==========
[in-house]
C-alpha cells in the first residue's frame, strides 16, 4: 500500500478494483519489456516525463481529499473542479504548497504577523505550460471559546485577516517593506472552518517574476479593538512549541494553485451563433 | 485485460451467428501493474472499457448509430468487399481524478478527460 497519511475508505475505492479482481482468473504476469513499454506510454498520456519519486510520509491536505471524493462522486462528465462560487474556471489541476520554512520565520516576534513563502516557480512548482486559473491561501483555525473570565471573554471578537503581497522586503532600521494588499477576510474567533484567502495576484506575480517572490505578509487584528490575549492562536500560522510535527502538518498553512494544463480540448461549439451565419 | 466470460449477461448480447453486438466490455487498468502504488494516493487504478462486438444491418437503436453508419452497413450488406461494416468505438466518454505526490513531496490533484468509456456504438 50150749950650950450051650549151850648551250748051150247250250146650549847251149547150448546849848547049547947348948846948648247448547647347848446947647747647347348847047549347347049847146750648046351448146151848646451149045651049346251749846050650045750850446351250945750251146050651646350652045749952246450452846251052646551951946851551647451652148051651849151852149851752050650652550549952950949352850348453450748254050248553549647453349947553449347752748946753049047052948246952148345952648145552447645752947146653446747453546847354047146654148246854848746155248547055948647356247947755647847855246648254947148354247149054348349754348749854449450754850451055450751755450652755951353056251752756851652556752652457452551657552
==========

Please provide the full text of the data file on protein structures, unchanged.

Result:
[in-house]
C-alpha cells in the first residue's frame, strides 16, 4: 500500500478494483519489456516525463481529499473542479504548497504577523505550460471559546485577516517593506472552518517574476479593538512549541494553485451563433 | 485485460451467428501493474472499457448509430468487399481524478478527460 497519511475508505475505492479482481482468473504476469513499454506510454498520456519519486510520509491536505471524493462522486462528465462560487474556471489541476520554512520565520516576534513563502516557480512548482486559473491561501483555525473570565471573554471578537503581497522586503532600521494588499477576510474567533484567502495576484506575480517572490505578509487584528490575549492562536500560522510535527502538518498553512494544463480540448461549439451565419 | 466470460449477461448480447453486438466490455487498468502504488494516493487504478462486438444491418437503436453508419452497413450488406461494416468505438466518454505526490513531496490533484468509456456504438 50150749950650950450051650549151850648551250748051150247250250146650549847251149547150448546849848547049547947348948846948648247448547647347848446947647747647347348847047549347347049847146750648046351448146151848646451149045651049346251749846050650045750850446351250945750251146050651646350652045749952246450452846251052646551951946851551647451652148051651849151852149851752050650652550549952950949352850348453450748254050248553549647453349947553449347752748946753049047052948246952148345952648145552447645752947146653446747453546847354047146654148246854848746155248547055948647356247947755647847855246648254947148354247149054348349754348749854449450754850451055450751755450652755951353056251752756851652556752652457452551657552